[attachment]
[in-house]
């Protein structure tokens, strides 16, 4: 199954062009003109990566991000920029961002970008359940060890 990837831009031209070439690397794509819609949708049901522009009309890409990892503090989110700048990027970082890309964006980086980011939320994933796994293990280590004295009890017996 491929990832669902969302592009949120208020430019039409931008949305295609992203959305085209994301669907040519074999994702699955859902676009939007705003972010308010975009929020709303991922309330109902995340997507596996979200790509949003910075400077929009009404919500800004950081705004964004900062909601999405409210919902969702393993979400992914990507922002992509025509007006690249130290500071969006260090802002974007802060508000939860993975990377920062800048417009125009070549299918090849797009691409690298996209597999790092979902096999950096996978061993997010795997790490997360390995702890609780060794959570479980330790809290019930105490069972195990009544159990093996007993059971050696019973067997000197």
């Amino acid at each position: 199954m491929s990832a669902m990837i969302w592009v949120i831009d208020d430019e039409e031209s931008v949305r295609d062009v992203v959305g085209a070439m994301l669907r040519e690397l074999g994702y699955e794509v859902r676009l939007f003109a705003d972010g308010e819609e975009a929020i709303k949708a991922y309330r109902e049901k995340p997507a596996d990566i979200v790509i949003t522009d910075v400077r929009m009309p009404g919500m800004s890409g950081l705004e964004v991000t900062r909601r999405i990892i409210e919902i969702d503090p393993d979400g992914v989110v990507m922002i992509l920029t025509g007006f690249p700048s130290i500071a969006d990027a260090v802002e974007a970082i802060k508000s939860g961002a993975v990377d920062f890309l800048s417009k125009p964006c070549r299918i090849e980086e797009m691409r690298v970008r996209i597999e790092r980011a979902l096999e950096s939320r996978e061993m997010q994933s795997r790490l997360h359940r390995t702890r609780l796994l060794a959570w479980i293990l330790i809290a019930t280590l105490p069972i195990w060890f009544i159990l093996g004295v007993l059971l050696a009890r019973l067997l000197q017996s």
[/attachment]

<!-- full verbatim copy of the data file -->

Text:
[in-house]
């Protein structure tokens, strides 16, 4: 199954062009003109990566991000920029961002970008359940060890 990837831009031209070439690397794509819609949708049901522009009309890409990892503090989110700048990027970082890309964006980086980011939320994933796994293990280590004295009890017996 491929990832669902969302592009949120208020430019039409931008949305295609992203959305085209994301669907040519074999994702699955859902676009939007705003972010308010975009929020709303991922309330109902995340997507596996979200790509949003910075400077929009009404919500800004950081705004964004900062909601999405409210919902969702393993979400992914990507922002992509025509007006690249130290500071969006260090802002974007802060508000939860993975990377920062800048417009125009070549299918090849797009691409690298996209597999790092979902096999950096996978061993997010795997790490997360390995702890609780060794959570479980330790809290019930105490069972195990009544159990093996007993059971050696019973067997000197």
């Amino acid at each position: 199954m491929s990832a669902m990837i969302w592009v949120i831009d208020d430019e039409e031209s931008v949305r295609d062009v992203v959305g085209a070439m994301l669907r040519e690397l074999g994702y699955e794509v859902r676009l939007f003109a705003d972010g308010e819609e975009a929020i709303k949708a991922y309330r109902e049901k995340p997507a596996d990566i979200v790509i949003t522009d910075v400077r929009m009309p009404g919500m800004s890409g950081l705004e964004v991000t900062r909601r999405i990892i409210e919902i969702d503090p393993d979400g992914v989110v990507m922002i992509l920029t025509g007006f690249p700048s130290i500071a969006d990027a260090v802002e974007a970082i802060k508000s939860g961002a993975v990377d920062f890309l800048s417009k125009p964006c070549r299918i090849e980086e797009m691409r690298v970008r996209i597999e790092r980011a979902l096999e950096s939320r996978e061993m997010q994933s795997r790490l997360h359940r390995t702890r609780l796994l060794a959570w479980i293990l330790i809290a019930t280590l105490p069972i195990w060890f009544i159990l093996g004295v007993l059971l050696a009890r019973l067997l000197q017996s």